Let Me Join Your Conspiracy Theory

Posted on July 31, 2019

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I loved James Bond as a kid. I can tell I’m getting older, maybe a little grumpier, because in recent movies, I still root for James Bond to win, but the super-villain is starting to make a lot of sense.

James Bond villains don’t get enough respect. My background is in project management and I know it must take a lot of creativity, ambition and project management organizational skills to almost pull off a conspiracy in a world where everyone skims emails.

There’s always a moment at the end of a Bond movie when the villain is about to shoot James, and James is like, “But why? Why did you do it?” And the villain starts to explain his plan, his reasons for taking over the world, that people can’t be trusted and need to be manipulated for their own good, and I find myself nodding.

But you can tell James isn’t even listening. He’s looking at the door, looking at his watch and estimating how much time he has before a bomb goes off, counting the steps between himself and a henchman with a gun across the room.

And it absolutely drives me crazy when someone asks a question and doesn’t listen to the answer. I never want to be that fake friend who asks about your day, and you start talking about all the work you put into a project, and he’s all like, “Uh-huh. Yeah. Uh-huh,” but he keeps looking at the door and his watch and the man with a gun across the room.

And right in the middle of the villain’s speech–a speech James asked to hear–James interrupts. He kicks a henchman, somersaults to his gun, and I always shout at the screen, “Don’t shoot, James! Let him finish. Let’s first hear his leadership platform! Maybe he’s got some really good ideas!”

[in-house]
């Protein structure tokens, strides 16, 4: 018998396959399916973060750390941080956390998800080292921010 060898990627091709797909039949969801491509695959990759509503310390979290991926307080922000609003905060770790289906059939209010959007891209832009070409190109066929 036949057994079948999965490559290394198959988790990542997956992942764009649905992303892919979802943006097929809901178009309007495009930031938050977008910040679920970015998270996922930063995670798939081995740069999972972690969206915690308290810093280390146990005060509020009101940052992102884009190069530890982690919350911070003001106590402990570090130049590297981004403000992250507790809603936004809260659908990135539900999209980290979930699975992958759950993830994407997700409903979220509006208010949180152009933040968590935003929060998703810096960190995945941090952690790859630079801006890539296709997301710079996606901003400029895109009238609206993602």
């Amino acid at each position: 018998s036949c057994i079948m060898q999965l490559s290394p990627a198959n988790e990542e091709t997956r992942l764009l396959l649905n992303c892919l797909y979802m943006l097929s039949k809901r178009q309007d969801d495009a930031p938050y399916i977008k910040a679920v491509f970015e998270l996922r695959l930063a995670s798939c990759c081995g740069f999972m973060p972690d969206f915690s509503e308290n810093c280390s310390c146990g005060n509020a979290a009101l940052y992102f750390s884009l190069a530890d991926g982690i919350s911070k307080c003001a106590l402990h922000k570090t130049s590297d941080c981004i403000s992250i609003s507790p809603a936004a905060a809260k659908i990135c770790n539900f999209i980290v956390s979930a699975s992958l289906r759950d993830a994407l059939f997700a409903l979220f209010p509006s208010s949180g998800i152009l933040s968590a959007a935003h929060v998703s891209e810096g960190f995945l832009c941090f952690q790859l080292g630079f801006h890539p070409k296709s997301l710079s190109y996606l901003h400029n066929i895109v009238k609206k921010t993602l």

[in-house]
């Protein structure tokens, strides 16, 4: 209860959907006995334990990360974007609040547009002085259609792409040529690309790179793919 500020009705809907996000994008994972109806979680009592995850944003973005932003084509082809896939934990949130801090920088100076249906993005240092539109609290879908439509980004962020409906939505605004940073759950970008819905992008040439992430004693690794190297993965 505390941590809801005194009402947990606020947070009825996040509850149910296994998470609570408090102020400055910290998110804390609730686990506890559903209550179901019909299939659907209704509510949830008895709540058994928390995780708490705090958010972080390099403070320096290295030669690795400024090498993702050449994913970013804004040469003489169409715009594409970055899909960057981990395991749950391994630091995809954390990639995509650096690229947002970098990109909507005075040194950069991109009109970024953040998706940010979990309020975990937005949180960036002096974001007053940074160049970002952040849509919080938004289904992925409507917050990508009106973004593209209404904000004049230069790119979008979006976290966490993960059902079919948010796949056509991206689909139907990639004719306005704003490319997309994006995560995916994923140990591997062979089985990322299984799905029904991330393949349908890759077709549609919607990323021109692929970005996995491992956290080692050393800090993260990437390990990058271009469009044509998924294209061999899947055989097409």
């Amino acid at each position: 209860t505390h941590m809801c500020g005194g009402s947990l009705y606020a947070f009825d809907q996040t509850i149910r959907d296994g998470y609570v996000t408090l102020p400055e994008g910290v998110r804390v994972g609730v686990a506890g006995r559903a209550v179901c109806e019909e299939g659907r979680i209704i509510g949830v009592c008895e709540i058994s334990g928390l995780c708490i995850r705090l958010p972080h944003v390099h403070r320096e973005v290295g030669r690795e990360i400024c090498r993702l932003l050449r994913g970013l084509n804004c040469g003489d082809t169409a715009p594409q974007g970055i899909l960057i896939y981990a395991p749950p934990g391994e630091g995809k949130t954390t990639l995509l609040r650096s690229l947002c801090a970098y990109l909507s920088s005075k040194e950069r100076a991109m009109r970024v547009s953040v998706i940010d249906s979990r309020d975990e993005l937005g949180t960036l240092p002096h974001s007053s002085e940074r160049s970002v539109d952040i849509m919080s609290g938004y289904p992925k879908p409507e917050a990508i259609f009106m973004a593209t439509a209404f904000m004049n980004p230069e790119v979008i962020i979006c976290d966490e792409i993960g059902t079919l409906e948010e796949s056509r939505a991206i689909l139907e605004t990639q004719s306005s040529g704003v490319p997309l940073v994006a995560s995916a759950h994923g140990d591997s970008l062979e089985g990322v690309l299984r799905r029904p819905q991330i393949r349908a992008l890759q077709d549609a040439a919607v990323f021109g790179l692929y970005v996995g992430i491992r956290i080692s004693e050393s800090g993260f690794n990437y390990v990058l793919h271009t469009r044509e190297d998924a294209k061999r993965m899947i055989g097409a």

If the villain vows to establish a single worldwide electric plug standard so we don’t have to carry those stupid adapters everywhere, I say we give him a year.

If he promises to force all European countries to establish universal cheek kiss standards – Do we start on the left or the right? Is it one kiss, two kisses, three? I say we give him four years.

And if he vows to force Americans to learn the metric system or be tasered, I say we make him dictator for life.

Is it so crazy that a super-villain might have a couple good ideas?

How can someone make billions of dollars, manage a complex underworld of thousands of employees and the corresponding recruitment and training and healthcare and pensions and have nothing to teach us about business or human resources?

How can someone build spaceships, satellites and lasers on time and on budget and in secret without any labor union issues, and not have any wisdom to share about project management? Did he use a specialized construction management system? Or perhaps a hybrid of Waterfall or Agile or Scrum or Kanban?    

But James Bond hears “conspiracy” and “taking over the world” and he automatically gives himself permission to not listen.  

The world is full of conspiracy theorists. We love stories about the person who discovers and exposes a conspiracy. James Bond gets all the applause for discovering the scheme—often accidentally—and being the blunt instrument that tears apart the thousands of delicately-braided threads of a conspiracy masterpiece.

But I don’t want to be the kind of person who’s content to merely criticize other people’s conspiracies. I want to create my own.

 

 

 

Posted in: humor